Wednesday, 23 January 2013

The Cubical - It Ain't Human


Don't be a square! Check out the 2nd album of raw but literate swamp-psych blues from these fast-rising Liverpudlians.

Like most Liverpool music folk, the Cubical share a fascination for the work of one Don Van Vliet AKA Captain Beefheart. (Don't ask me why that should be, perhaps Trout Mask Replica or Doc At The Radar Station is on the school curriculum over in Merseyside.) One thing's for sure, vocalist Dan Wilson has certainly studied at the Beefheart & Howlin' Wolf Academy of Blues Growling. And graduated with honours. It matters not whether this is an affectation, after all such stylised singing was probably an affectation for for Beef and Wolf too. What matters is how it's used and whether you have something to say, which fortunately for us, Wilson does, covering wide range of emotions and topics. From the blurred boundaries of friendship and romantic love on Are We Just Lovers, to advancements in mechanical engineering on Three Drop Jameson Mechanism. (No, I don't know what it is either.) There's also room for some classic European literature references on An Ode To Franz Biberkopf.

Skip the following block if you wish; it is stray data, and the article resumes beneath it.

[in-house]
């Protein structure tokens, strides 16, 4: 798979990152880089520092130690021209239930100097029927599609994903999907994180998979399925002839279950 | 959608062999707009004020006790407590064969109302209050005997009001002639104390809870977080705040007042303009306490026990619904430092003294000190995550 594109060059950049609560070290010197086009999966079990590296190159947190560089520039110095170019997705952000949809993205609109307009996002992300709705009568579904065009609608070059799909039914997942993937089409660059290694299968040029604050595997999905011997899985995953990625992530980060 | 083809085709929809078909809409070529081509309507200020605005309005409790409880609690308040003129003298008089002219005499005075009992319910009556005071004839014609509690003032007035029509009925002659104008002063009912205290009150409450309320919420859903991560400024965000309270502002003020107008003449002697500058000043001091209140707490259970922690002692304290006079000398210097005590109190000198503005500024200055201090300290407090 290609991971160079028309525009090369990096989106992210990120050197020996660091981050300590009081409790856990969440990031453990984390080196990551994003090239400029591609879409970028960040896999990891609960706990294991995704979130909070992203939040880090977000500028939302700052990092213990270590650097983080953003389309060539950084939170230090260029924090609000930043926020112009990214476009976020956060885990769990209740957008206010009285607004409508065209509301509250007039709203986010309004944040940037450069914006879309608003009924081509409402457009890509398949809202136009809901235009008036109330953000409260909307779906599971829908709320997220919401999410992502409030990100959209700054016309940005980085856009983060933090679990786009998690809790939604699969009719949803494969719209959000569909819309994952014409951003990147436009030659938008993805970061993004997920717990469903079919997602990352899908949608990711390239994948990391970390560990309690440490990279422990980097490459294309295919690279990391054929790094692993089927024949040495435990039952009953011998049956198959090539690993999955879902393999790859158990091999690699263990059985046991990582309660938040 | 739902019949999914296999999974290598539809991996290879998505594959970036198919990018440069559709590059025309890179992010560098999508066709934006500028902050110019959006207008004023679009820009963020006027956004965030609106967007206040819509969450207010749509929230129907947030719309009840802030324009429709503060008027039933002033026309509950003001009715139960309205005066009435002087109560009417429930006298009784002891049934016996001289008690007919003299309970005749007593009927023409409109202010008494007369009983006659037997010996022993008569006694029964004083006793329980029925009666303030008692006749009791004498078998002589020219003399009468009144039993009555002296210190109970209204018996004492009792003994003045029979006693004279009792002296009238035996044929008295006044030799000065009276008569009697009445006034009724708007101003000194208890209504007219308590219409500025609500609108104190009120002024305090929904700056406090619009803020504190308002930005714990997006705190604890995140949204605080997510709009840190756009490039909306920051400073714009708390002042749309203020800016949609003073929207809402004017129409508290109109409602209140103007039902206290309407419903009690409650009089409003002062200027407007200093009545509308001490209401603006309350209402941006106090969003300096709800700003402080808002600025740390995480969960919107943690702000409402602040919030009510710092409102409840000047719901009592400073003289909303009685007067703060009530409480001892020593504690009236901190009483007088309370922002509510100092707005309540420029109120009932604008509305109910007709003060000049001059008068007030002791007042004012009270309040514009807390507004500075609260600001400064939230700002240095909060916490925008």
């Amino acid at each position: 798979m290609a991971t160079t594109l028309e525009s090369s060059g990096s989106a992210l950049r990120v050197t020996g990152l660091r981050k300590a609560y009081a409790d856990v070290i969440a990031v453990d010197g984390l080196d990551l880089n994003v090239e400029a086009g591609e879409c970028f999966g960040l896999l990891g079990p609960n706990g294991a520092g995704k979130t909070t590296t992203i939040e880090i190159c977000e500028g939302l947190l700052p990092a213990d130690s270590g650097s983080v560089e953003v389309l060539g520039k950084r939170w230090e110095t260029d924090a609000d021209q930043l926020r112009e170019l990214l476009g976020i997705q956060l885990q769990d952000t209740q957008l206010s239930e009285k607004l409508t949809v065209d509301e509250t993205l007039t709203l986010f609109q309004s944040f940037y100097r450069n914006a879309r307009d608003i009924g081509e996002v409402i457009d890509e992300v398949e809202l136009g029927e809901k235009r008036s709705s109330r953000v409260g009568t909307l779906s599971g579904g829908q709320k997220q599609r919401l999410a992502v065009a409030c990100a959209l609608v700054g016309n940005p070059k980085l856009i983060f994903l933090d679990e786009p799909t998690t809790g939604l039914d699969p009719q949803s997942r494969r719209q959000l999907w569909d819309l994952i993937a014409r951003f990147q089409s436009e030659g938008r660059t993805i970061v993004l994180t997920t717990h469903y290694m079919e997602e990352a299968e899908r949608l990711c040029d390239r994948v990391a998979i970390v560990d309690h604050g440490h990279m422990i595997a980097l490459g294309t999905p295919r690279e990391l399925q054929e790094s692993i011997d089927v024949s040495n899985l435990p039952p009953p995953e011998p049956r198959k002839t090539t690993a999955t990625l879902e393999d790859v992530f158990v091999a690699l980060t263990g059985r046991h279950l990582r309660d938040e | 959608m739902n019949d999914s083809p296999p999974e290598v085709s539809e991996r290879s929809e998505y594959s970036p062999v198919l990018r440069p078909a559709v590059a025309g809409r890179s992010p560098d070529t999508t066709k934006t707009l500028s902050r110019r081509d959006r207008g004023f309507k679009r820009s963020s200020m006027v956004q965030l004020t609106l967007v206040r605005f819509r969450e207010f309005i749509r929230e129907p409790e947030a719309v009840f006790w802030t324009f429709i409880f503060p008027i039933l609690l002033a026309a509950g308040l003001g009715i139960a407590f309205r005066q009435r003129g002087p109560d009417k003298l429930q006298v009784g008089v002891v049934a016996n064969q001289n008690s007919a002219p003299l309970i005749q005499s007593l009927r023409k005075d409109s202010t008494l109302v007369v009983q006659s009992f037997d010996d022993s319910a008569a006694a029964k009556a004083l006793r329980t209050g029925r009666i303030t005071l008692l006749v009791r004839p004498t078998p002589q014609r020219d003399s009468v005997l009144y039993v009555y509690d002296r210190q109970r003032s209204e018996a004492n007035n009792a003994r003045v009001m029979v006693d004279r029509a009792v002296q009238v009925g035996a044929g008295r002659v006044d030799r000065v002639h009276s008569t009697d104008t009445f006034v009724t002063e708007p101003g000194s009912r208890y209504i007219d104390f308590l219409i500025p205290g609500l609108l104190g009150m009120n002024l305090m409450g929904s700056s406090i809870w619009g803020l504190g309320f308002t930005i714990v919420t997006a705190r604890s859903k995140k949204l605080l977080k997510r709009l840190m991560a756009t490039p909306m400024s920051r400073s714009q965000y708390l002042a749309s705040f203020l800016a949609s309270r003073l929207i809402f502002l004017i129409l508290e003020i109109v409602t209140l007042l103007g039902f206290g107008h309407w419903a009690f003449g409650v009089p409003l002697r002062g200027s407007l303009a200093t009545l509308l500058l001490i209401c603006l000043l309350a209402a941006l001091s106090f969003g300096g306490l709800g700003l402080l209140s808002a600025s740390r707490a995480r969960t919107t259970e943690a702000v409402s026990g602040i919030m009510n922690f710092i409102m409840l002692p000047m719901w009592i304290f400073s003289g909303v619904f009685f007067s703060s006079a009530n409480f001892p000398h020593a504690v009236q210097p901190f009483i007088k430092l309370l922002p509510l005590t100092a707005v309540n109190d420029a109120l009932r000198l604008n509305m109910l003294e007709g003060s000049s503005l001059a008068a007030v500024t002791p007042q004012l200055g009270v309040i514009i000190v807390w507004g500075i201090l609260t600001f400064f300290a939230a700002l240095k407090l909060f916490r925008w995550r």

Click over the jump for more on The Cubical - It Ain't Human
Much like the scene in the Van Gogh/Billy Childish style painting on the album's cover, the music inhabits a murky half-lit world between light and dark, day and night. A shadowy place where the righteous are liable to meet the dangerous coming in the other direction. Much like early rock 'n' roll was fired by contradictions between gospel music and more secular urges, The Cubical seem to instinctively understand this creative dichotomy. Taking rock's most primary colours as their basic musical palette, the music is essentially a mix of blues, garage, and early god-fearing rock 'n' roll, all extremely well executed with enough grit 'n' grime in the grooves to keep it raw and soulful.

There's some inspired additional musical touches such as on Falling Down, a boozy bar-room lament, complete with honky tonk piano and a well concealed (listen closely) closing time bell. A contrast to the quiet and sober reflections on the simply strummed Paper Wall. Also worthy of a mention is the mournful New Orleans second line brass sound on The Myth Of Willie McGrath which builds into an extended horn-driven wig-out coda.

The band's first album Come Sing These Crippled Tunes was recorded with long-time Noel Gallagher associate Dave Sardy, and a third, as yet untitled one has already been recorded completely live in a 4-track reel to reel studio on Berlin. Unlike a lot of one-dimensional bands ploughing the garage/blues rock furrow, The Cubical have that extra something which sets them apart from the crowd.